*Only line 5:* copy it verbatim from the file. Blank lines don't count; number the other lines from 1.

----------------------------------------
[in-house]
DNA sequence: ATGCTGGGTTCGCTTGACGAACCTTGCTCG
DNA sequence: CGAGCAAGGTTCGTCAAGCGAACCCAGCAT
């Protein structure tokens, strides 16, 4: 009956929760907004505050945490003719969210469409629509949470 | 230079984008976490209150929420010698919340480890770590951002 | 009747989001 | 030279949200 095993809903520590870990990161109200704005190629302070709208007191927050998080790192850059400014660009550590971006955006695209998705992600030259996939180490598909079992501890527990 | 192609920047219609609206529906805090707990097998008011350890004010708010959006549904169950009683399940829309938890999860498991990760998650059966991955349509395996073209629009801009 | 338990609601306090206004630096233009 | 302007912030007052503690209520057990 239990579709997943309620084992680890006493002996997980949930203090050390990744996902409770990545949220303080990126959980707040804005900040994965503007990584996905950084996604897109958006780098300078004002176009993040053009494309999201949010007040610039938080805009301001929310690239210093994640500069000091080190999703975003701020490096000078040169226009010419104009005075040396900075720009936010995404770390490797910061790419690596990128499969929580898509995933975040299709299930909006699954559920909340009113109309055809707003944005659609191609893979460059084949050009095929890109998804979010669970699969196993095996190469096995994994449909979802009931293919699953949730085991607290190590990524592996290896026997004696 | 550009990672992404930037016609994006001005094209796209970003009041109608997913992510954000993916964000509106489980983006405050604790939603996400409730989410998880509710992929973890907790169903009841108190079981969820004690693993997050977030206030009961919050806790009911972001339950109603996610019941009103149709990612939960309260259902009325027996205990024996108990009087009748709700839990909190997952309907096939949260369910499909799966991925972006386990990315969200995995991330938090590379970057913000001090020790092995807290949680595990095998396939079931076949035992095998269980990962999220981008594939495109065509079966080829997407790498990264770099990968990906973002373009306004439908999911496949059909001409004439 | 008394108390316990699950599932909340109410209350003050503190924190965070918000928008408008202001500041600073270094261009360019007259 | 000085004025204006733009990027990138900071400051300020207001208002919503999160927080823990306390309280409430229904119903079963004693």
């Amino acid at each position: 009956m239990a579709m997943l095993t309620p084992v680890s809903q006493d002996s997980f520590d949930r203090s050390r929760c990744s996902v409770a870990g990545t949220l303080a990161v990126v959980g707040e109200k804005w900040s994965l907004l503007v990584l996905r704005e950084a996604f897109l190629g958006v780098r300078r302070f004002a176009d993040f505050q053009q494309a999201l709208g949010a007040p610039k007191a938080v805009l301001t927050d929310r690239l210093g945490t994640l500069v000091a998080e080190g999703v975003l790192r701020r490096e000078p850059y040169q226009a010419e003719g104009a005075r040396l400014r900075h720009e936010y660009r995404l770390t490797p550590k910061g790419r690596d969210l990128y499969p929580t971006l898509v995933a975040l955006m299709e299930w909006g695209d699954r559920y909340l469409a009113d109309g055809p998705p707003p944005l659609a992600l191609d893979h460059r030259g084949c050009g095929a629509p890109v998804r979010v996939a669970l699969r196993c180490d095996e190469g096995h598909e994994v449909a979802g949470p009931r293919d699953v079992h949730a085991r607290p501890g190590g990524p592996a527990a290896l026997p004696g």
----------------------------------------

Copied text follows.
């Amino acid at each position: 009956m239990a579709m997943l095993t309620p084992v680890s809903q006493d002996s997980f520590d949930r203090s050390r929760c990744s996902v409770a870990g990545t949220l303080a990161v990126v959980g707040e109200k804005w900040s994965l907004l503007v990584l996905r704005e950084a996604f897109l190629g958006v780098r300078r302070f004002a176009d993040f505050q053009q494309a999201l709208g949010a007040p610039k007191a938080v805009l301001t927050d929310r690239l210093g945490t994640l500069v000091a998080e080190g999703v975003l790192r701020r490096e000078p850059y040169q226009a010419e003719g104009a005075r040396l400014r900075h720009e936010y660009r995404l770390t490797p550590k910061g790419r690596d969210l990128y499969p929580t971006l898509v995933a975040l955006m299709e299930w909006g695209d699954r559920y909340l469409a009113d109309g055809p998705p707003p944005l659609a992600l191609d893979h460059r030259g084949c050009g095929a629509p890109v998804r979010v996939a669970l699969r196993c180490d095996e190469g096995h598909e994994v449909a979802g949470p009931r293919d699953v079992h949730a085991r607290p501890g190590g990524p592996a527990a290896l026997p004696g």